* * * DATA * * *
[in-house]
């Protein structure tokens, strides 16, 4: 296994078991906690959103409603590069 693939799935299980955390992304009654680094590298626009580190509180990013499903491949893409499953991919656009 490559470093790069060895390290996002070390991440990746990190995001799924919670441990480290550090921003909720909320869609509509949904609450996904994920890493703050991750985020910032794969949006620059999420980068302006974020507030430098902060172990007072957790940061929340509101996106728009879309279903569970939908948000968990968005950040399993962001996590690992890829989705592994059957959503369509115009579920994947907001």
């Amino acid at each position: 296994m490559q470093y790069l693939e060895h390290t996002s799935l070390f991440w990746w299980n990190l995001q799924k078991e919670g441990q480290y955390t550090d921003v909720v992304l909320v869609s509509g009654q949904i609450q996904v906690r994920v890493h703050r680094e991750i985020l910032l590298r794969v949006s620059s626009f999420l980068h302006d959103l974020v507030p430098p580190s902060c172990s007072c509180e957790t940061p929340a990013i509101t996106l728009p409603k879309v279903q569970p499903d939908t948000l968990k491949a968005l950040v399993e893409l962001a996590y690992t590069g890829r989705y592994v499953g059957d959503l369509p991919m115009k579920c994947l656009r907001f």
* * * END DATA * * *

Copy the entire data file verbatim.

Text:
[in-house]
């Protein structure tokens, strides 16, 4: 296994078991906690959103409603590069 693939799935299980955390992304009654680094590298626009580190509180990013499903491949893409499953991919656009 490559470093790069060895390290996002070390991440990746990190995001799924919670441990480290550090921003909720909320869609509509949904609450996904994920890493703050991750985020910032794969949006620059999420980068302006974020507030430098902060172990007072957790940061929340509101996106728009879309279903569970939908948000968990968005950040399993962001996590690992890829989705592994059957959503369509115009579920994947907001």
């Amino acid at each position: 296994m490559q470093y790069l693939e060895h390290t996002s799935l070390f991440w990746w299980n990190l995001q799924k078991e919670g441990q480290y955390t550090d921003v909720v992304l909320v869609s509509g009654q949904i609450q996904v906690r994920v890493h703050r680094e991750i985020l910032l590298r794969v949006s620059s626009f999420l980068h302006d959103l974020v507030p430098p580190s902060c172990s007072c509180e957790t940061p929340a990013i509101t996106l728009p409603k879309v279903q569970p499903d939908t948000l968990k491949a968005l950040v399993e893409l962001a996590y690992t590069g890829r989705y592994v499953g059957d959503l369509p991919m115009k579920c994947l656009r907001f």